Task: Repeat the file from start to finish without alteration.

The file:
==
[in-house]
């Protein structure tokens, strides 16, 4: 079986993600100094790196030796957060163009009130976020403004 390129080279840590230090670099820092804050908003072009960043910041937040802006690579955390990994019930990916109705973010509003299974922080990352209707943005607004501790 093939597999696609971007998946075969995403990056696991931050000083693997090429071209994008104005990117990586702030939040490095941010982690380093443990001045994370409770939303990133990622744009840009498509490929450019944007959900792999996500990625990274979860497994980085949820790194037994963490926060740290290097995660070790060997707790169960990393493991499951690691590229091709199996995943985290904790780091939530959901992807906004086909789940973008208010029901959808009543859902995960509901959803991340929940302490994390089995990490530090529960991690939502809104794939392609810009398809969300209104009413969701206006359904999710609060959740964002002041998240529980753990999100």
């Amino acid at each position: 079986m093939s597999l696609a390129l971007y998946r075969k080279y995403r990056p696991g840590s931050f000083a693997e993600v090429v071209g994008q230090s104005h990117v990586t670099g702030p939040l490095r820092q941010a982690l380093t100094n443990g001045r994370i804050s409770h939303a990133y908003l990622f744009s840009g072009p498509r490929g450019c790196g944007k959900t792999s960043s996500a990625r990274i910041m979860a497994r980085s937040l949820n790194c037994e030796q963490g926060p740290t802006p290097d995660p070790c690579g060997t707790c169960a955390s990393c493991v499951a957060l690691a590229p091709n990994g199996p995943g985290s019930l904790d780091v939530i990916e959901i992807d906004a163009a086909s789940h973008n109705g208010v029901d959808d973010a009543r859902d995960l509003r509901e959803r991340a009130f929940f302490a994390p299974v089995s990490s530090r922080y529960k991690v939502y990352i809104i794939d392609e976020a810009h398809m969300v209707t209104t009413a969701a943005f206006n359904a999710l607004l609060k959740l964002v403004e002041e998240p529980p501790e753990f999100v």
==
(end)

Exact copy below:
[in-house]
């Protein structure tokens, strides 16, 4: 079986993600100094790196030796957060163009009130976020403004 390129080279840590230090670099820092804050908003072009960043910041937040802006690579955390990994019930990916109705973010509003299974922080990352209707943005607004501790 093939597999696609971007998946075969995403990056696991931050000083693997090429071209994008104005990117990586702030939040490095941010982690380093443990001045994370409770939303990133990622744009840009498509490929450019944007959900792999996500990625990274979860497994980085949820790194037994963490926060740290290097995660070790060997707790169960990393493991499951690691590229091709199996995943985290904790780091939530959901992807906004086909789940973008208010029901959808009543859902995960509901959803991340929940302490994390089995990490530090529960991690939502809104794939392609810009398809969300209104009413969701206006359904999710609060959740964002002041998240529980753990999100």
């Amino acid at each position: 079986m093939s597999l696609a390129l971007y998946r075969k080279y995403r990056p696991g840590s931050f000083a693997e993600v090429v071209g994008q230090s104005h990117v990586t670099g702030p939040l490095r820092q941010a982690l380093t100094n443990g001045r994370i804050s409770h939303a990133y908003l990622f744009s840009g072009p498509r490929g450019c790196g944007k959900t792999s960043s996500a990625r990274i910041m979860a497994r980085s937040l949820n790194c037994e030796q963490g926060p740290t802006p290097d995660p070790c690579g060997t707790c169960a955390s990393c493991v499951a957060l690691a590229p091709n990994g199996p995943g985290s019930l904790d780091v939530i990916e959901i992807d906004a163009a086909s789940h973008n109705g208010v029901d959808d973010a009543r859902d995960l509003r509901e959803r991340a009130f929940f302490a994390p299974v089995s990490s530090r922080y529960k991690v939502y990352i809104i794939d392609e976020a810009h398809m969300v209707t209104t009413a969701a943005f206006n359904a999710l607004l609060k959740l964002v403004e002041e998240p529980p501790e753990f999100v």